Wednesday, May 07, 2008

Why I love my iPhone

My friends seem very divided on whether the iPhone is the coolest thing ever or just excellent marketing that plays to the non-technical yuppies who absolutely must have a combined cell phone and iPod, no matter the cost. I can concede some of their points but the bottom line is the iPhone is the best cell phone I've ever owned, bar none. Why do I love my iPhone? Let me count the ways...

As usual with Apple, the user interface is unbeatable. Why is the iPod the most popular portable music device in history even though there are *many* less expensive MP3 players that can hold just as much music? Because no other MP3 player makes it as easy to get music on your device and play it than the iPod. The same is true of the iPhone. Absolutely everything I want to do takes just a few taps of the finger, and the look-and-feel of the interface is light years beyond Windows Mobile and light centuries beyond Nokia's Symbian.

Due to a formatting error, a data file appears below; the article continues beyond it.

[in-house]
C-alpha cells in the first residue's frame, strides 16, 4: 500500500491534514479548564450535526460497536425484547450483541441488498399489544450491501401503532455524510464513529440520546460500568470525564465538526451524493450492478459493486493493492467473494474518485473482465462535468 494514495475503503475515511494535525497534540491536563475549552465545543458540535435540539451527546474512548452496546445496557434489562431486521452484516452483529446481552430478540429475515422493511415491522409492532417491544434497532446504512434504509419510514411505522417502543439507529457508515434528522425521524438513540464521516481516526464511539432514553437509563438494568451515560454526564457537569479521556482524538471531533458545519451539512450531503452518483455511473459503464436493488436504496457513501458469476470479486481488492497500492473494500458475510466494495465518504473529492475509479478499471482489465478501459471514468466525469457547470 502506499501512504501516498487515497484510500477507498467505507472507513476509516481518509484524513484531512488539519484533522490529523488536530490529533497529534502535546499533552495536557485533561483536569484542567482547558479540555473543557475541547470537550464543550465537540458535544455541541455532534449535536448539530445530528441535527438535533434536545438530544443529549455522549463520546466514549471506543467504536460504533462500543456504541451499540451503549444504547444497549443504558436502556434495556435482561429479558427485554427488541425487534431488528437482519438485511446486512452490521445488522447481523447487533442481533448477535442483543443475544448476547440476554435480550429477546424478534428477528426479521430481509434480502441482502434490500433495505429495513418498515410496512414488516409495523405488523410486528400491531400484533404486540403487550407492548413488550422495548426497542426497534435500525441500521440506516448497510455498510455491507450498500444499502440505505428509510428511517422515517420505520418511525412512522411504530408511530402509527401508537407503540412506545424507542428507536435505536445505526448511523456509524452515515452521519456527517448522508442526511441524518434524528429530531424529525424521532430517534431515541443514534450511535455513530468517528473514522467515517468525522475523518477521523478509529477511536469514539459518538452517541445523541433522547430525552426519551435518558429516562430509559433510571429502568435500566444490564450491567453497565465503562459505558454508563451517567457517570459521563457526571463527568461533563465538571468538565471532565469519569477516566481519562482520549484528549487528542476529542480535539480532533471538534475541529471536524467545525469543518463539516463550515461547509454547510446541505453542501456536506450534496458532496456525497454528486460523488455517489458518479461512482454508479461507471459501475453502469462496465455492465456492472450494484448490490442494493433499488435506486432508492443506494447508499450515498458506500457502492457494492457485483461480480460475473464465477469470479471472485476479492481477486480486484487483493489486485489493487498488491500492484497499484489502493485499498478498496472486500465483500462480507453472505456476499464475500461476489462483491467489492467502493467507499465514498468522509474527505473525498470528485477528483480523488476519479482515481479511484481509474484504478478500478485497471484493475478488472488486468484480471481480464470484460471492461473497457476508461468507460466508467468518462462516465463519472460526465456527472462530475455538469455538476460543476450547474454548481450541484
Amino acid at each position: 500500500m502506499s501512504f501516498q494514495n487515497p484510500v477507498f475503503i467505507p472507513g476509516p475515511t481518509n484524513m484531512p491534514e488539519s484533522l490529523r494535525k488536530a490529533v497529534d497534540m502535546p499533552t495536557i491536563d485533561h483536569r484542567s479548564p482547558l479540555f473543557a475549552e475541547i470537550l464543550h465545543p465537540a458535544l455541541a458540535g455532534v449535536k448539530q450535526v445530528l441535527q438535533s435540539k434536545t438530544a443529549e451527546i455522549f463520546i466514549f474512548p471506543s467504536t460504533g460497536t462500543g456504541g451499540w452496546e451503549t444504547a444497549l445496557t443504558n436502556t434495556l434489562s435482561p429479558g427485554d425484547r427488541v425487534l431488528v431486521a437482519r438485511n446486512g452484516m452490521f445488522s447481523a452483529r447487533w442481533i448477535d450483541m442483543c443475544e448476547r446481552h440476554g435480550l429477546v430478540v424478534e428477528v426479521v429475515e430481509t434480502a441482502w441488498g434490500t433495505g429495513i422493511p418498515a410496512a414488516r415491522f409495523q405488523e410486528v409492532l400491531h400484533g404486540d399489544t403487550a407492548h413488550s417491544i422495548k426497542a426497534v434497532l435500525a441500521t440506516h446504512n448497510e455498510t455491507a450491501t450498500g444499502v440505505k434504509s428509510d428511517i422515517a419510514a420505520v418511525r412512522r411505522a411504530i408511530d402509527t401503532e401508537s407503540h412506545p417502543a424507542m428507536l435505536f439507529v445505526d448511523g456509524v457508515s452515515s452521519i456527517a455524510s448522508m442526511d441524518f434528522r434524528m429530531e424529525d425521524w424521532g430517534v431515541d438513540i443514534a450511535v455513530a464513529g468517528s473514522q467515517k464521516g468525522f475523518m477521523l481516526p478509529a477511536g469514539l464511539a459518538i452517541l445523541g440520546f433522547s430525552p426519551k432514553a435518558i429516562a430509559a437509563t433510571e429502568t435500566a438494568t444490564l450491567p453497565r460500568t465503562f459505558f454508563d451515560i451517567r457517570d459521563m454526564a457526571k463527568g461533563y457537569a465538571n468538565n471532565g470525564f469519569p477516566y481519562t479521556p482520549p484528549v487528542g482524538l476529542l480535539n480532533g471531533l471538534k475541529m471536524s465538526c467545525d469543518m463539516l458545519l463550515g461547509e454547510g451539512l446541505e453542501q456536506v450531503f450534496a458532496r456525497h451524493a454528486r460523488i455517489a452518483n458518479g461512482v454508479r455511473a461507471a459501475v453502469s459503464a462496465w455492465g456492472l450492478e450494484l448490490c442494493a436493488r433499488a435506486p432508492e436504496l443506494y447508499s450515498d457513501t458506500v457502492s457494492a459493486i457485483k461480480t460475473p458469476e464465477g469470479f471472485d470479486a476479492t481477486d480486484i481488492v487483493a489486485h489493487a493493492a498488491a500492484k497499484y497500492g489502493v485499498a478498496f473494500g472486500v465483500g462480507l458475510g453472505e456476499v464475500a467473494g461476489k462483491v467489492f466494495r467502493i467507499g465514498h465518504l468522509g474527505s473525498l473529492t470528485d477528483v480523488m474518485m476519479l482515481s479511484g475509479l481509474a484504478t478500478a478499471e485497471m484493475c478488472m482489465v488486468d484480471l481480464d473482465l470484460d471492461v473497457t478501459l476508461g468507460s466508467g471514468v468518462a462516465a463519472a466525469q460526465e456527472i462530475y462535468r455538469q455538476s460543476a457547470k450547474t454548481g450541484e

Wifi access. Yes, there are other phones out there with wifi but they are all more expensive than the iPhone. A reasonable complaint about the iPhone is its lack of support for 3G networking support which provides high-speed internet access even when a wifi network isn't available. But the opposite is also true... if you spend most of your time in an area without access to a 3G cell phone network, you're better off with wifi access which is available almost everywhere. My apartment in Fairfax, VA is at the outer edge of AT&T's Washington, DC 3G coverage. But I can easily connect to my own wifi access point. Similarly, my office at work has very spotty 3G coverage but the office wifi is always available. Yes, I'm looking forward to a 3G iPhone (coming in June), but in the meantime I'd much rather have wifi for high-speed internet access than be limited to spotty 3G cell phone coverage.